There are a couple of generally acceptable definitions of “tweaking”:
Tweaking: refers to fine-tuning or adjusting a complex system. Tweaks are any small modifications intended to improve a system.
Tweaking: frantic and compulsive behavior often associated with methamphetamine abuse.
To be clear, this article refers to the first definition…
Your website/blog is a “complex system”. And the prudent webmaster/real estate agent/blogger who has hopes and desires to generate prospects from a web site should always be trying to improve their site.
In other words, they should always be tweaking.
Now mucking about on your site, changing things willy-nilly without measuring the effect of those changes is not a good idea. Slow, systematic changes that you measure and analyze are a good thing. Here are some mistakes I see people making when they attempt to tweak their sites:
Changing too many things at once: If you dive in and make three, four or a dozen changes, how will you ever know what does, or does not, work?
Not measuring changes: If you don’t look for a positive response, if you don’t measure the impact of your change(s) then you are simply throwing everything against the wall and hoping something sticks. You want to shoot with the precision of a Marine sniper, not blast away like a meth tweaker with a sawed-off shotgun looking to score a fix. Measure, analyze, and readjust. Rinse and repeat.
Not being willing to make mistakes: If you make adjustments to your website often enough, you will do something that doesn’t work. Rather than fear that – and wind up doing nothing – look at the failure as a learning opportunity. I’ve made hundreds of mistakes on my site, and have learned from most (though I’ve repeated a few mistakes before they finally sank into my head). Don’t fear change, embrace it.
Small Changes, One at a Time
Make small changes. Make one change at a time. Measure the results. Some of the most effective changes I’ve made to my blog (as measured by improving my primary goal of getting people to the home search page) were very small changes:
I have two home search solutions available on my blog. One I called a “basic home search” the other I called “advanced home search”. But looking at my site analytics, it was readily apparent that the advanced search was underutilized. This didn’t make sense to me and I expected more people to want an “advanced” home search. People are clamoring for info after all. Right? So I pondered this and thought that maybe the word “advanced” was scaring people away. So I changed the call to action from “Advanced Phoenix Home Search” to “Detailed Phoenix Home Search”. The result was a 19% increase in click-thru’s. That is a HUGE change. One word made the difference, with a 19% increase in sending people to that page.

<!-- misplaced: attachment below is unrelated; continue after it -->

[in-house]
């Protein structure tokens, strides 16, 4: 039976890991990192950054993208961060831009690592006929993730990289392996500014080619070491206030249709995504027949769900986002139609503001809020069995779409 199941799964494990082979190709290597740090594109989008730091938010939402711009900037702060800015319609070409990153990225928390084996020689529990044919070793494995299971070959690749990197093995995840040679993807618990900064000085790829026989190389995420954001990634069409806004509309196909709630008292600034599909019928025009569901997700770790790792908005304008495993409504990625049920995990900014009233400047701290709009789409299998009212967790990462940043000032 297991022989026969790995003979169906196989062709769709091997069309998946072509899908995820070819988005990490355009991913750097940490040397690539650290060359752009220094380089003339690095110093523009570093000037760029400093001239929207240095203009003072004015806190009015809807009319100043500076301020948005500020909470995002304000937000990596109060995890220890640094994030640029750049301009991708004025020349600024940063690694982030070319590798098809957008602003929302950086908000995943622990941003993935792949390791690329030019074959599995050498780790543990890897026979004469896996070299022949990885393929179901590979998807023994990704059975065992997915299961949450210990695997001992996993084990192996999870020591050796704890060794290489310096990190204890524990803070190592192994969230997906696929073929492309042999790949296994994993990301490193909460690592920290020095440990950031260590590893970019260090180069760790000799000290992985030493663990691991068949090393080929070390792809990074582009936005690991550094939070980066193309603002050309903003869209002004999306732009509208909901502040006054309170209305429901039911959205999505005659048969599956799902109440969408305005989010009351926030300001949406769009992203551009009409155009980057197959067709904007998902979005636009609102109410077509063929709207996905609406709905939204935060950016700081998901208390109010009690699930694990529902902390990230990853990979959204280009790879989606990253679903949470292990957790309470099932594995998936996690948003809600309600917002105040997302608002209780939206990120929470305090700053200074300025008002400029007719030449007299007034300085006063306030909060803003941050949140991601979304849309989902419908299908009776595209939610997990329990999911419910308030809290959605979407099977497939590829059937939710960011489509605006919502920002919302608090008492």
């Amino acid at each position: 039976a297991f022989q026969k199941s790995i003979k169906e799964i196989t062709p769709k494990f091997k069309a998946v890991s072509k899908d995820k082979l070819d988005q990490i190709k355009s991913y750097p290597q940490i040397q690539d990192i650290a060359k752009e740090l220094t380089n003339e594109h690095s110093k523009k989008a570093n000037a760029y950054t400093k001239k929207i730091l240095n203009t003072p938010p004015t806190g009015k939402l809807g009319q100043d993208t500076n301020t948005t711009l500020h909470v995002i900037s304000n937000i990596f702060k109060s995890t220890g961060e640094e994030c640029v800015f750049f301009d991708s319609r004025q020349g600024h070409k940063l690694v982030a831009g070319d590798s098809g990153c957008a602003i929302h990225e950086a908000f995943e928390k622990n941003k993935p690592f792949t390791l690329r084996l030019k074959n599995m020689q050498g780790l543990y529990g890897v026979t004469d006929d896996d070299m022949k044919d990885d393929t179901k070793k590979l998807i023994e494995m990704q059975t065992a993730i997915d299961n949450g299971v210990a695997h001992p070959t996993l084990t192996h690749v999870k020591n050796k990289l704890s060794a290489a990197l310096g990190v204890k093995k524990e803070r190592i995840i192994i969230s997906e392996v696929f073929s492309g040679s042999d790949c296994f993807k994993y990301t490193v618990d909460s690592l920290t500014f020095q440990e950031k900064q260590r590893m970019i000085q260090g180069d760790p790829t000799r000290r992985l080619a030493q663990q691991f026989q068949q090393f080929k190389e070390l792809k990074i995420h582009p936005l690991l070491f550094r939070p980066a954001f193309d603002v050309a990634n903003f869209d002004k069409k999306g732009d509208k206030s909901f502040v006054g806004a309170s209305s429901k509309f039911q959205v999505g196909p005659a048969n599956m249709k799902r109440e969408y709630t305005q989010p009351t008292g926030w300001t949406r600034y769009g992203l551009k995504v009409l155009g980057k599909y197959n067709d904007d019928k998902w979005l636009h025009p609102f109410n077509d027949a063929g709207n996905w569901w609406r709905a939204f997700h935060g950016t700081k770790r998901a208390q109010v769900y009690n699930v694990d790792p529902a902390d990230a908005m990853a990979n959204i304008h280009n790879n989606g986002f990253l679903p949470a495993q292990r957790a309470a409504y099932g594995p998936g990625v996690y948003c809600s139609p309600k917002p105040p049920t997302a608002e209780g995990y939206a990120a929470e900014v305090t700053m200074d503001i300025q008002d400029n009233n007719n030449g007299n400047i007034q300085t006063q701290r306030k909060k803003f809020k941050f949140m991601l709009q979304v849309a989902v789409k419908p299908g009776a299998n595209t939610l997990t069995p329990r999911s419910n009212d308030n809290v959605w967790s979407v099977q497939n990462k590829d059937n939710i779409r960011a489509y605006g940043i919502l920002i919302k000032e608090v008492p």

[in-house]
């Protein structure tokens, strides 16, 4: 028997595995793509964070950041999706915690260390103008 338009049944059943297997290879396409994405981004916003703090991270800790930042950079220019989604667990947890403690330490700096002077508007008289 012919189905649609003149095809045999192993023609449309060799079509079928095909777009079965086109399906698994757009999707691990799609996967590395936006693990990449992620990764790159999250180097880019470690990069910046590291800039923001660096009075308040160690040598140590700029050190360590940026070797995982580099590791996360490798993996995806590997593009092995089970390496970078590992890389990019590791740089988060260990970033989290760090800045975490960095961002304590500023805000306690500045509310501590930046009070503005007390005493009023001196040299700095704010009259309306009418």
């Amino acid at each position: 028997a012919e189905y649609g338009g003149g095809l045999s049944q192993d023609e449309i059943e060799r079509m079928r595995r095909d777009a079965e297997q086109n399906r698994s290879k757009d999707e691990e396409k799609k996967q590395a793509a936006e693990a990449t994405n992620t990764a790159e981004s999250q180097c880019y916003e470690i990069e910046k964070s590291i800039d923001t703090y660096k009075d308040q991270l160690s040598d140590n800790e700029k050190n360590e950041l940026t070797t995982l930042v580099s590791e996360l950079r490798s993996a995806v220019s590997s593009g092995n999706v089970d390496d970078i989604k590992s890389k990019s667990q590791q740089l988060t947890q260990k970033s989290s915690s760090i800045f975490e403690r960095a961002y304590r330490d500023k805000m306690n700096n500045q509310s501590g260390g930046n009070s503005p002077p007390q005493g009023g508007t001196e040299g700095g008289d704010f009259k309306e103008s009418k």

Maybe it’s not a word. Colors make a difference too. On a previous design of my blog, I had nice buttons that would send people to my various home searches. The buttons were a shade of green that blended and matched the overall look of the site well. I read somewhere (and can’t recall where) that contrasting colors draw reader’s attention – which makes perfect sense if you think about it. So I changed my search buttons to a shade of blue. They weren’t terribly pretty, but click-thru rate increased 12%…
On page placement of a call to action can make a significant difference. I used to have a “quick search” widget in the sidebar of my blog. This let people enter basic info – price, city, beds and baths – and they’d be taken to a search results page. I had this widget about half-way down the sidebar. It was still visible “above the fold” (without having to scroll down), and was used pretty frequently. I decided to move it to the top of the sidebar to see if that would have an effect on usage. And indeed it did, to the tune of a 41% increase.
One final example: there are four primary calls to action on the home page of Phoenix Real Estate Guy. One of those used to say “Read the Blog”. I changed that to “Real Estate Articles & Help” and click-thru’s increased by 20.7%.
Those are all very minor changes that take seconds to make – and made a significant difference in getting readers to take the action I wanted them to take.
How Do You Measure Changes?
Heat maps are a great way to see where people physically click on a page. There are several options for creating heat maps. Google Analytics, Crazy Egg, Click Heat, Click Density and Click Tale are but a few. Knowing exactly where people physically click on a page is invaluable information. Every blogger / webmaster needs to add heat maps to their analysis tool box.
A/B testing – evaluating two variations of a page – is also important. Visual Website Optimizer works very well, is easy, and offers a free trial. There are also A/B test WordPress plugins like MaxA/B and ShrimpTest (also here) – though I have not personally tested these plugins. Yet.
I used A/B testing in all of the examples above to determine if the changes I was making were having the desired effect.
Now Get to Work
Pull up your website, blog, whatever. Take a look around. Are your calls to action working? Are people clicking where you want them to click? Are they even seeing your calls? How about your navigation menu? Is it optimized? Are menu items in the optimal order to increase clicks? Do you even know where people are clicking on your site? Check out the heat map products listed above, install one, and take a look. Make a minor change and A/B test it. You may be surprised at what you can do with your site if you “always be tweaking”.